My life always feels more complete when we have pets. The kids are happier. The only one who doesn’t like it is my husband, who sees them as a useless inconvenience, but he’s excused from feeding/litter box duties, so it works.

    I like the unconditional acceptance furry critters offer. I like the low expectations – no worries about whether the kittens will get into advanced math, or if they do, can they handle it?

    And as for the litter box? I learned quickly to buy a good brand of kitty litter and scoop often. Makes a big difference.

  5. Oh I agree! We love our kitty. She’s added another level of tenderness and kindness to our home. I think it’s always good to have something small to care for.

    I like dogs too, but cats are so easy!

  6. When my kids were little we lived in Vermont, and I pulled off the coup for several years running of convincing them that all the critters they saw outside (squirrels, raccoons, birds, etc) were actually our family’s pets. I’d have them put food scraps and compost out to “feed our pets”. It was a great gig while it lasted. They got very excited when one of our pets would show up on the deck or in the yard.

    As a flight attendant, it’s was hard enough to arrange for my children in absentia; the idea of having to worry about an animal was out of the question. I can’t handle anything that comes out of dogs (their slobber, tongues, poop, etc) and while I like them, I’m highly allergic to cats. But a year ago I finally acquiesced after much persuasion that Leopard Geckos are the worlds easiest, least-smelly, quietest, most undemanding pets, and got one for my son’s birthday.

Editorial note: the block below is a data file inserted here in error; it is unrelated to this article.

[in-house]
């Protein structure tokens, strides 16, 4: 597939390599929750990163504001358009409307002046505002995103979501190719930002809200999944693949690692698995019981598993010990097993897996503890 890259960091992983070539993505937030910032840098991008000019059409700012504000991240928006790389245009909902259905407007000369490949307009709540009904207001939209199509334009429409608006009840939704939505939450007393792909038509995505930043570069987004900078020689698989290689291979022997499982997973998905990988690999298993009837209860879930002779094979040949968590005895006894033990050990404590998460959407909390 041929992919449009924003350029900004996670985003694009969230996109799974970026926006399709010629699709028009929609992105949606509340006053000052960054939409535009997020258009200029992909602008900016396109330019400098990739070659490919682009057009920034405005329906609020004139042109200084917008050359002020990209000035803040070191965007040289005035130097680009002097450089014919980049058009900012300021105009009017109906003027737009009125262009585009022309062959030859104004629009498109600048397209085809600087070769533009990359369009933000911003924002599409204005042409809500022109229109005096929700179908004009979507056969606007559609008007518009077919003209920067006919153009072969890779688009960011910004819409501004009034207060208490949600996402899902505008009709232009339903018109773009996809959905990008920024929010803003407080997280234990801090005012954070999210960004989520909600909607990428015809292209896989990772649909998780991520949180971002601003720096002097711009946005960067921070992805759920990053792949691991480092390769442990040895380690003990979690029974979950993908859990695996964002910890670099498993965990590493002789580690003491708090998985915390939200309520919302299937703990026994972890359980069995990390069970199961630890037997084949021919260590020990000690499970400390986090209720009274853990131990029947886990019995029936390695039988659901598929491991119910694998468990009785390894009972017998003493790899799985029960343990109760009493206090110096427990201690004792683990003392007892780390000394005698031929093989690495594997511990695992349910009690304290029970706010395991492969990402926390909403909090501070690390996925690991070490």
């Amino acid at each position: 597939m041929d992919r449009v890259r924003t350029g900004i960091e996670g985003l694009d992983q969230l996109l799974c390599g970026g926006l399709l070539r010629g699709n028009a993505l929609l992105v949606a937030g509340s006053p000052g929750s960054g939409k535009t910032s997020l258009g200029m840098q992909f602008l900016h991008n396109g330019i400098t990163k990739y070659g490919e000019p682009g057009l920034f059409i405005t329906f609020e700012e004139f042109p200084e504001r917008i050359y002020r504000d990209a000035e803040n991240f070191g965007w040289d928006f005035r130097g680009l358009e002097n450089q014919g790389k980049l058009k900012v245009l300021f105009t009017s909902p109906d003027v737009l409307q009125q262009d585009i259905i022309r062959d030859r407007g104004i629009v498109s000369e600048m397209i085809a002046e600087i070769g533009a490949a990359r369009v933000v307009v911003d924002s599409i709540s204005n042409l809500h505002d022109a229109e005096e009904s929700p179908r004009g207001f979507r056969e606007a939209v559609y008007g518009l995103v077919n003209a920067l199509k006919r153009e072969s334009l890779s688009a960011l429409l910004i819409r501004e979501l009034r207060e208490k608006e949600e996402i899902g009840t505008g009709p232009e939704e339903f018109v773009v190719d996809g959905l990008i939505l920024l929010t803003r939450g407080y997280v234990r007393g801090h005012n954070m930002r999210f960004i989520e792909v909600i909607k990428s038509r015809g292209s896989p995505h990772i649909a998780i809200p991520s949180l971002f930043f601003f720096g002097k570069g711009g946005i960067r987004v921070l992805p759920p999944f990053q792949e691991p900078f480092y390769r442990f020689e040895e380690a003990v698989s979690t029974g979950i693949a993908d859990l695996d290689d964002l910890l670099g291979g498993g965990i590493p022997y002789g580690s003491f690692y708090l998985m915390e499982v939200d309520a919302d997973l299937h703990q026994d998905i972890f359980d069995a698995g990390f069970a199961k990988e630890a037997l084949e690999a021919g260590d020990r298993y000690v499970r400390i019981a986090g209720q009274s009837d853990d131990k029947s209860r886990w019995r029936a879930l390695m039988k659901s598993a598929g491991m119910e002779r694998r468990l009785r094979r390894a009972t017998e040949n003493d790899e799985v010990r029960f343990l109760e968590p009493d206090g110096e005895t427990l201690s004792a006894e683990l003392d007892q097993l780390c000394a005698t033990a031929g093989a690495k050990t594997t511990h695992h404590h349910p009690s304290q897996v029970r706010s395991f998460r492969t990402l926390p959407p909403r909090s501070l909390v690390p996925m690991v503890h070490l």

Once a week he crosses the street to PetSmart and buys a dozen crickets at .11 each (he’s welcome to catch bugs in the yard if he likes), which he dumps in the cage. Leo (creative name, eh?) eats them at his leisure. My kid has to make sure there is water, and the tiny little poop is dry and he throws it out once a week. No odor, noise, walking, big expenses etc. We can set up an extra water dish and be gone a week without worrying about anything. He doesn’t bite, scratch, sting, or move around fast. The kids are so in love with him and my husband talks to him in a special high-pitched voice reserved just for Leo.

    I told my kids someday they are welcome to have pets. They can even become crazy cat lady/man if they want. I will stay in a hotel when I visit :-) But for me at this stage, I’m content with our situation.